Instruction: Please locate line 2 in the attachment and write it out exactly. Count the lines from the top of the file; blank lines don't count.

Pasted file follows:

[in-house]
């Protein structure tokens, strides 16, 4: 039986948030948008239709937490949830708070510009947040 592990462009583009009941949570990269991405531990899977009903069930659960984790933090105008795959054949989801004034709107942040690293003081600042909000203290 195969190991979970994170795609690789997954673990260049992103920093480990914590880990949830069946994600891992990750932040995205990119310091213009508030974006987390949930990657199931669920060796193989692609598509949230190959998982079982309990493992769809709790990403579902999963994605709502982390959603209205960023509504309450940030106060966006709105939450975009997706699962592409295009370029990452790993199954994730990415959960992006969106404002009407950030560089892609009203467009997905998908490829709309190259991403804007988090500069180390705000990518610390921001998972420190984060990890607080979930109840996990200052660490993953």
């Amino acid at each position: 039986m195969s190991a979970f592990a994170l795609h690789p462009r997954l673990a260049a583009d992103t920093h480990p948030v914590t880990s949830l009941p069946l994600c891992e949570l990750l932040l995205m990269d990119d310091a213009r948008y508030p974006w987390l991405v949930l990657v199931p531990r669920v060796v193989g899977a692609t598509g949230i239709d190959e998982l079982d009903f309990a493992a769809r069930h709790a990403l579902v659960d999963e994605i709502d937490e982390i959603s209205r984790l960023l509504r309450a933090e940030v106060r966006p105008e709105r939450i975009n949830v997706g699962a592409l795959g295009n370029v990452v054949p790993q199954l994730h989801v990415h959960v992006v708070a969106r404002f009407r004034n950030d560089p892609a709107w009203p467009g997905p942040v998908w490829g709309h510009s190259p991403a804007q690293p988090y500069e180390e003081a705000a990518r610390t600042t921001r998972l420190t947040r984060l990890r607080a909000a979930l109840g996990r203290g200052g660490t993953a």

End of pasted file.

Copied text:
């Protein structure tokens, strides 16, 4: 039986948030948008239709937490949830708070510009947040 592990462009583009009941949570990269991405531990899977009903069930659960984790933090105008795959054949989801004034709107942040690293003081600042909000203290 195969190991979970994170795609690789997954673990260049992103920093480990914590880990949830069946994600891992990750932040995205990119310091213009508030974006987390949930990657199931669920060796193989692609598509949230190959998982079982309990493992769809709790990403579902999963994605709502982390959603209205960023509504309450940030106060966006709105939450975009997706699962592409295009370029990452790993199954994730990415959960992006969106404002009407950030560089892609009203467009997905998908490829709309190259991403804007988090500069180390705000990518610390921001998972420190984060990890607080979930109840996990200052660490993953």